That extremely pronounced bass is apparently not a thing for the previous model of the Maono AU-A04, but as mine appears to be a late 2020 production unit with different internal components, it’s quite heavy on the low end. This, unfortunately, cuts into the mids a bit, making them sound a little muddy. This isn’t such a big deal for the spoken word, and clarity doesn’t seem to suffer, but it’s something to be aware of. The highs are present, and audio from the mic isn’t fatiguing to listen to, but it doesn’t have that sparkly quality that some people might be looking for.

    Overall, if you either don’t mind the bass-heavy sound it captures or if that’s exactly what you’re looking for, it’s not bad. This might not be ideal for singing, but taming those bottom end a little in post actually makes it sound quite pleasant to my ears, at least for spoken voice.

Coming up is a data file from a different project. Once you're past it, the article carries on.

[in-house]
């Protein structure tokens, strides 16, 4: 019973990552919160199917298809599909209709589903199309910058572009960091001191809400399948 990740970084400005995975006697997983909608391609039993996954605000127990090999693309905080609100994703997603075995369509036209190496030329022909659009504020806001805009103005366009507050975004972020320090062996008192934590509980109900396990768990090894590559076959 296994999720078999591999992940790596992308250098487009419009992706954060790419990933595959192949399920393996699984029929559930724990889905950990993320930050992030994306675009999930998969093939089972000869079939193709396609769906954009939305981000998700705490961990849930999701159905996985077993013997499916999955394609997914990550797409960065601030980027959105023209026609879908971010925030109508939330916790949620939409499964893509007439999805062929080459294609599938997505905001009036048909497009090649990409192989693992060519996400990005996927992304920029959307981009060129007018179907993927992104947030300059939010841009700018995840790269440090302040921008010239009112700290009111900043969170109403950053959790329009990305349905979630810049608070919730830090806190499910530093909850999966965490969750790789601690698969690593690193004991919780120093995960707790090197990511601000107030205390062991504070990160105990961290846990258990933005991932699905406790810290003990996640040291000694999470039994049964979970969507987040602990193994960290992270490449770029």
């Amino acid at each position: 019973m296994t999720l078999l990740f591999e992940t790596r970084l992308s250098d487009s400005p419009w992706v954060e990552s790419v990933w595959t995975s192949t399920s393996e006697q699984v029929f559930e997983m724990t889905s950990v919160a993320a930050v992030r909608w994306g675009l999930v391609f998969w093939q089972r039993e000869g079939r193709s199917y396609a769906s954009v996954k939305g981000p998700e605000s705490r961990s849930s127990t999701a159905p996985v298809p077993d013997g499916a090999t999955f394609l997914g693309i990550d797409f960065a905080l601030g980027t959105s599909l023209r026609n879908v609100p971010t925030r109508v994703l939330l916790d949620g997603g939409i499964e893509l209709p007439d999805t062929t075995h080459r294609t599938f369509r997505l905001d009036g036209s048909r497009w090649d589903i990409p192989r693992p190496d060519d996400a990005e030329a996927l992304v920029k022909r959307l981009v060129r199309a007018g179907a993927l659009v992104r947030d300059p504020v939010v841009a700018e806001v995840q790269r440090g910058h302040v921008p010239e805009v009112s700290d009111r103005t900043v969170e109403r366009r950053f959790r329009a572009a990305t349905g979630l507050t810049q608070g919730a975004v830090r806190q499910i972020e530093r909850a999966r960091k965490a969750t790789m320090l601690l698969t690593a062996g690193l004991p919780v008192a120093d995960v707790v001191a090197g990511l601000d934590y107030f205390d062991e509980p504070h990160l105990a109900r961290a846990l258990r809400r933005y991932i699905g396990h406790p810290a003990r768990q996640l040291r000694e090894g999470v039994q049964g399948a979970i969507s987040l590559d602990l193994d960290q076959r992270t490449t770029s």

Value: 4.5/5

    This is where the Maono AU-A04 really shines. The performance, ease of use, and price does make it a very viable option for those looking for an upgrade over their built-in mic. It might not be the right choice for singers or people who need zero-latency monitoring (the inclusion of which would probably have bumped the score to a solid 5), but if you just want a simple, easy-to-use mic that is actually quite inexpensive, this is just the ticket.

    Specifications:

    • Microphone-core: 16mm Condenser
    • Polar Pattern: Cardioid
    • Frequency Response: 30Hz-16kHz
    • Sampling Rate: 192kHz/24bit
    • Sensitivity: -38dB+/-3dB (0dB=1V/Pa at 1kHz)
    • Interface: USB

    What’s hot: 

    • Great price
    • Simple setup
    • Includes everything you need to get started

    What’s not:

    • Boomy low end
    • No monitoring
    • Pretty basic

    Bottomline:

    If you just need better audio for meetings, or if you’re not too concerned about extra features, add it to cart now.

    Reviewed by Ren Alcantara
    Also published Gadgets Magazine January 2021 Issue